The unification of the Korean Peninsula will be made possible when neighboring East Asian countries proceed with a mutual understanding of the impact of cooperation, says the EU’s top diplomat in Seoul.
“I would like to pass on the message that it is important to work together ... that’s missing in Northeast Asia,” EU Ambassador Michael Reiterer said in an interview with The Korea Herald in central Seoul last month.
“If Korea, Japan and China could work together in a similar manner as European states do, we would all be much better off and the Korean Peninsula would be united. The message ‘together we are stronger.’”
Reiterer assumed the ambassadorship in February 2017 and had previously served as EU ambassador to Switzerland and Liechtenstein.
“The European Union has developed into a political force … and we would like to be global players like China, like the US, like Japan. But using completely different means. … We are working with arguments, underlining the rule of law,” he said, emphasizing the importance of dialogue in the East Asian region and peace on the peninsula.
The interview took place Oct. 29 at Tongin Market in the traditional Seocheon district, where signboards for local and foreign brands are displayed in Korean characters.
“I discovered it walking around. What I like to do, just walking around,” Reiterer said.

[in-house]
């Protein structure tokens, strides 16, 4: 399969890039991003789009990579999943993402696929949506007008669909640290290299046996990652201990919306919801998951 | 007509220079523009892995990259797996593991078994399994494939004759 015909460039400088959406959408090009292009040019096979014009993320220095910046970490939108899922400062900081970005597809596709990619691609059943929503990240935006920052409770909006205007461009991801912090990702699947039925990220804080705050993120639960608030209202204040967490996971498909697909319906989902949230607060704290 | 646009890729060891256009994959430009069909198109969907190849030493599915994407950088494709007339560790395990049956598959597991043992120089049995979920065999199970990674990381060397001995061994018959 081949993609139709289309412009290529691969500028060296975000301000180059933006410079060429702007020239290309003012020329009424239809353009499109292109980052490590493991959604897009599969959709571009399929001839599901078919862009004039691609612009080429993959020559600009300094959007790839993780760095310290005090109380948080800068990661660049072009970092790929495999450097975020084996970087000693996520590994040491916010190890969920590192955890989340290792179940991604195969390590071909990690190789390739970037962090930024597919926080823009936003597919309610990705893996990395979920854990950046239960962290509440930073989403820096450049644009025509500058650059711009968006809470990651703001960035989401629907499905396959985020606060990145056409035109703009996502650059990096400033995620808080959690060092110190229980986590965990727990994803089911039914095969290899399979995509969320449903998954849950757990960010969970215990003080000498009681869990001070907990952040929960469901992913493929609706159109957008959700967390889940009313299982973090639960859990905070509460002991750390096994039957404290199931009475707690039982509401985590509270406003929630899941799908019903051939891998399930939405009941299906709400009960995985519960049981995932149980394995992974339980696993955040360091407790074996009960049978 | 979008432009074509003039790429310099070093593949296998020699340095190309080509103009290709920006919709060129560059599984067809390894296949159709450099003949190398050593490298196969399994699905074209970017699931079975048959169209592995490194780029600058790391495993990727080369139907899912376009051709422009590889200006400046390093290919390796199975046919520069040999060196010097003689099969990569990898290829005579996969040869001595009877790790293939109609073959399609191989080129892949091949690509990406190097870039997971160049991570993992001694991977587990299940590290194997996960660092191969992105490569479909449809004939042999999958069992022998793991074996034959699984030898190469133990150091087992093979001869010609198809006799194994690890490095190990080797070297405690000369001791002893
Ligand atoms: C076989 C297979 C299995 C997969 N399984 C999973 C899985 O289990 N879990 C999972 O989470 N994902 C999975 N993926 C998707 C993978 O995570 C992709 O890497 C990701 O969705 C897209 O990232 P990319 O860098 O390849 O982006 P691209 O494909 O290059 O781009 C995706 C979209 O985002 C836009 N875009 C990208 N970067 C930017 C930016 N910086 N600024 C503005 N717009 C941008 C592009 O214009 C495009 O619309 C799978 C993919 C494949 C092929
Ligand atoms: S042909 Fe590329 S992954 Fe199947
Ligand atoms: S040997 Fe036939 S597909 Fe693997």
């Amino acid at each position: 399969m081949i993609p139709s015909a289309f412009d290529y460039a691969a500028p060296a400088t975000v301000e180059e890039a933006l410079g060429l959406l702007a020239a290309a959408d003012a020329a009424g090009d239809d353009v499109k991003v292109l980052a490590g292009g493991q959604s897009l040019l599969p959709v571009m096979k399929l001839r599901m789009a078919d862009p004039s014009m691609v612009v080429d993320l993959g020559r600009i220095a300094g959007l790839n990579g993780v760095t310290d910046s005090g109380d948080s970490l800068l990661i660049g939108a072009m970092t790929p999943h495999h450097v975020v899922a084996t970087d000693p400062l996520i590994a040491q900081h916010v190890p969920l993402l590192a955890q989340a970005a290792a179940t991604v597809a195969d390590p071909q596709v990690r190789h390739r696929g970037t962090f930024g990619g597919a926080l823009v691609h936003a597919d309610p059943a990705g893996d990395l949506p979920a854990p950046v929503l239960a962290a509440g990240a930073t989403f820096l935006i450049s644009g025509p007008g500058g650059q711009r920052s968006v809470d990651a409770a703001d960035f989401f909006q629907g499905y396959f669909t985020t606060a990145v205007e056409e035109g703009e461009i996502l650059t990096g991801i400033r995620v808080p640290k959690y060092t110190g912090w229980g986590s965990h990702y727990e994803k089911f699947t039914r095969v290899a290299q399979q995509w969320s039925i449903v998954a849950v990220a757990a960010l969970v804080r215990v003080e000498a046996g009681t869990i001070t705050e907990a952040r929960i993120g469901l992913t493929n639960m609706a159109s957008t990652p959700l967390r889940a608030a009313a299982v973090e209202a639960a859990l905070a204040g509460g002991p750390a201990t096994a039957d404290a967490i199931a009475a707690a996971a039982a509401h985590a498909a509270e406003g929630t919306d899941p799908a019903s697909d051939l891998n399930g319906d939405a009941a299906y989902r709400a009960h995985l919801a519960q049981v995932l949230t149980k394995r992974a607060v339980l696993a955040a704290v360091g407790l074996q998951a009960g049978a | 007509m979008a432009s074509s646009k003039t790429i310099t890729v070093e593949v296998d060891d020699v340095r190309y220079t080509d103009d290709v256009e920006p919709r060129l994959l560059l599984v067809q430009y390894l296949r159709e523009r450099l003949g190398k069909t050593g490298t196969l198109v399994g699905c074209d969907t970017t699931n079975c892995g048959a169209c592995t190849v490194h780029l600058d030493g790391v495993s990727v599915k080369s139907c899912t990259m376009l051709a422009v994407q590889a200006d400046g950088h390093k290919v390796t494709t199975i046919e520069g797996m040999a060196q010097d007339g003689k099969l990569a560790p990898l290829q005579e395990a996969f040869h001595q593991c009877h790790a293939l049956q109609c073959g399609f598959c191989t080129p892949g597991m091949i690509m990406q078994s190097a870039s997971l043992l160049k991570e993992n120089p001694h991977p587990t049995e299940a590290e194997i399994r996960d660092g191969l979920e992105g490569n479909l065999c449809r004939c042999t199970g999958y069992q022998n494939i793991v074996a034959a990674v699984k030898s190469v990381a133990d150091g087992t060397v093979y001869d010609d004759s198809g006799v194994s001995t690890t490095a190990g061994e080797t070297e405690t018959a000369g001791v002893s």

EU Ambassador to South Korea Michael Reiterer poses during an interview with The Korea Herald at the traditional Tongin Market in central Seoul on Oct 29. (Kim Bo-gyung/The Korea Herald)
“I like the approach to food, different kinds of food, which is much nicer than having one big chunk of food. It is a little bit of traditional way of selecting and sharing. … I appreciate (this) in the Korean cuisine.”
The top diplomat recently received a presidential award from his home country, Austria, called the Grand Decoration of Honor in Silver with Star for Services, in recognition of his extensive service.
Having started working for the EU in 1998, Reiterer will complete his 20-plus years of service as a career diplomat next year.
“Hopefully the European Union has been a little bit better known. … It’s not always about the job. One achievement was my daughter managed to come with us, as did my wife. … She has not suffered from changing all the time because that can be stressful for the partner; it can be stressful for a child,” he said.
In terms of the EU-Korea partnership, Reiterer said he hopes to see stronger cooperation in the defense sector.
“Korea is cooperating with us in safeguarding the sea lanes off the coast of Somalia. Because every trade between Asia and Europe passes there, so it’s a common interest. Once in a while we call the operation Atlanta. Korea sends frigate, which then works with European boats to secure sea lanes.”